Delmarcelle as the Stage Manager was a literal breath-taking experience. In such an intricate role, he put a special emphasis on the true stoicism that encompasses this particular Greek chorus. It was a driving force that kept the audience grounded and drew them back in with all that unfolded with the characters within each act. Special recognition also deservedly goes towards the actors of the neighboring parents of Frank and Julia Gibbs (played by Jared Michael Delaney and Deborah Jenkins) and Charles and Myrtle Webb (played by Leonard C. Hass and Mary Lee Bednark); who not only brought unique and extraordinary interpretations to their character and their relationship with each other, but simply put—they were collectively just entertaining all the way through mainly because of their own given idiosyncrasies that they each had and utilized very effectively throughout the show.

And of course, the boy-meets-girl story of George Gibbs (played by Justin Mazzella) and Emily Webb (played by Maggie Griffin-Smith) melted our hearts and crushed it once again, but really to much more extraordinary depths than the characters already lend themselves to. Specifically, there was such an organic and transcending chemistry between the two throughout the show, that it proved as a glaring and bitter-sweet reminder that Our Town is as much an American love story as it is a play about American life. Including the ensemble as a whole, when you have a company of actors that have just such a natural connection between themselves, the play, what it means, and of course the audience—you really do have something special. So, that being said, when you have productions like this of Our Town, it becomes more than just a mediocre ritualization of a classic play; in fact, it becomes something else far more extraordinary in having new life breathed into it, and—like many of us who attended this production—you actually end up learning something completely new that you didn’t even consider.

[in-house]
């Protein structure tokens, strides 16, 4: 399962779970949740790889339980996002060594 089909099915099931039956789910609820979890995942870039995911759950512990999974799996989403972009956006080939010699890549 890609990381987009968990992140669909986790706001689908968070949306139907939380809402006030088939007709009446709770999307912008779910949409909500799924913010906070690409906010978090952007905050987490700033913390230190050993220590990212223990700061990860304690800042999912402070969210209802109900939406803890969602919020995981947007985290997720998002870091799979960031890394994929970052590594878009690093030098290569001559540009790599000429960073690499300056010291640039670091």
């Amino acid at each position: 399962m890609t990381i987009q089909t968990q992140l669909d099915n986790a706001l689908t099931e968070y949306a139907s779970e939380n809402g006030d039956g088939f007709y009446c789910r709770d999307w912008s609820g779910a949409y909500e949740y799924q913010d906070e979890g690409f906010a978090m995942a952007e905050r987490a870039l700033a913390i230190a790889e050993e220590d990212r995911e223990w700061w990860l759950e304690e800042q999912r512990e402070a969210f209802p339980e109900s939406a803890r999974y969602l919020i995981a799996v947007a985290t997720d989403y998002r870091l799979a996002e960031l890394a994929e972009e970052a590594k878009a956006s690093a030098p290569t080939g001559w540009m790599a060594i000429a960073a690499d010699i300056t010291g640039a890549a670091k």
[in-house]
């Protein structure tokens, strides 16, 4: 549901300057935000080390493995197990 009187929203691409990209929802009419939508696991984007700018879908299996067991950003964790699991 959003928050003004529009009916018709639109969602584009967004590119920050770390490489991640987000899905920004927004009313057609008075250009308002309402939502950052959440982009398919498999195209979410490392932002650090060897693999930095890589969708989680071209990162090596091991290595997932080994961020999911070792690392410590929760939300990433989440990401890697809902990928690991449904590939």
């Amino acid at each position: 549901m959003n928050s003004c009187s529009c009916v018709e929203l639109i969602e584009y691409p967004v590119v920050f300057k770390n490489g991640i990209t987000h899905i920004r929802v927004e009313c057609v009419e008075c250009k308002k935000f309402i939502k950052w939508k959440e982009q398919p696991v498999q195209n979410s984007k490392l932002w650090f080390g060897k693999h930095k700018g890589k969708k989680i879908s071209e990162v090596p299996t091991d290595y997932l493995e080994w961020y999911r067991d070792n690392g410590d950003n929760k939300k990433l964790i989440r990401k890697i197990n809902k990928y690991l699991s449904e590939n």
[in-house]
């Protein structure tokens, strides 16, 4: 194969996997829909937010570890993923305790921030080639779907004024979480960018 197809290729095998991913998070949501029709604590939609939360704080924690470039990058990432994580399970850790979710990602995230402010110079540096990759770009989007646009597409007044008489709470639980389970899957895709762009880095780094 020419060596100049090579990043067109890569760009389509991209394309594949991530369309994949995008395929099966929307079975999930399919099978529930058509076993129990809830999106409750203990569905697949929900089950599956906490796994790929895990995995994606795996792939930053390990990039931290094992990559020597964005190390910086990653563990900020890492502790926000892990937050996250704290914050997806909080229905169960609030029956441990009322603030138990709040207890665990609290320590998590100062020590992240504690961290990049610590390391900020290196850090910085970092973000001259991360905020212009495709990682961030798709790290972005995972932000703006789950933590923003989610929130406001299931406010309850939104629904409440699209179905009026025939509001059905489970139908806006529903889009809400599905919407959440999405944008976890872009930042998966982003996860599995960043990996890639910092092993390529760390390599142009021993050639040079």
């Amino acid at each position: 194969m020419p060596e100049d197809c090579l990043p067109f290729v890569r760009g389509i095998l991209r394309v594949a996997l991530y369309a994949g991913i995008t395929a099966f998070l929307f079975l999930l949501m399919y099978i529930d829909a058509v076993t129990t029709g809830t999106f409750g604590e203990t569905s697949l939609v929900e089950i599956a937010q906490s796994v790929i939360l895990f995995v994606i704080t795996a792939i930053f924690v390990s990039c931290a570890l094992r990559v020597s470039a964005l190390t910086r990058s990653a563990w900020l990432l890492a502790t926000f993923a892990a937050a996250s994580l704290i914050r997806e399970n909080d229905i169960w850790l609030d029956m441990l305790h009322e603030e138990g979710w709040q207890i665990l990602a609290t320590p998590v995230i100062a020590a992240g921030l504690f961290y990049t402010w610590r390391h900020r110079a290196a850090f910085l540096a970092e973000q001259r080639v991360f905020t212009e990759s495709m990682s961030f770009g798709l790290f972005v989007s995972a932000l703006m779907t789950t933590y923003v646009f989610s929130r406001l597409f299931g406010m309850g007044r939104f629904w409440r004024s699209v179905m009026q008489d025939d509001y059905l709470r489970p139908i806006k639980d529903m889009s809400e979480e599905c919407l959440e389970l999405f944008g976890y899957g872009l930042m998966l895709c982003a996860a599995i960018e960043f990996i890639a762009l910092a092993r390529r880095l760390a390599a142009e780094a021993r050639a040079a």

It isn’t to say that good theatre, or even great theatre, is such a rare thing to find today; but once in a while you get the occasional production with any theatre that is discovered to be a real gem and a true source of communal identity in any given town. And that’s really what this production of Our Town was about; not looking to produce and put on the play “just because”, but really it is a re-evaluation of what Thornton Wilder actually intended in the first place: to be a play about our lives for all times, for all places, and for everyone.

And though, yes, it’s been a solid month since seeing this production, I still find myself getting these amazing flashbacks and recollections of how incredible this production was. But above all else, I’m sure glad it was at the Eagle Theatre, and even more glad that its setting and staging was all in this little town in South Jersey that exists by itself, for itself, and for those who came and gone, and for those who have yet to come in Hammonton, New Jersey.


Stop! You, Yes You, Are Killing the Future of School & Community Theatre!

Spencer Lau

  • OnStage New Jersey Columnist

Did that catch your attention?  Who is killing in school and community theatre?  Aaron Burr? Scar?  Monty D’Ysquith?  Madame Morrible?  No, it’s not any of them.  They may be killing it on Broadway or on Tour but not in School or Community Theatre.  It’s production teams, directors, choreographers, etc. who either don’t know any better, or worse, don’t care.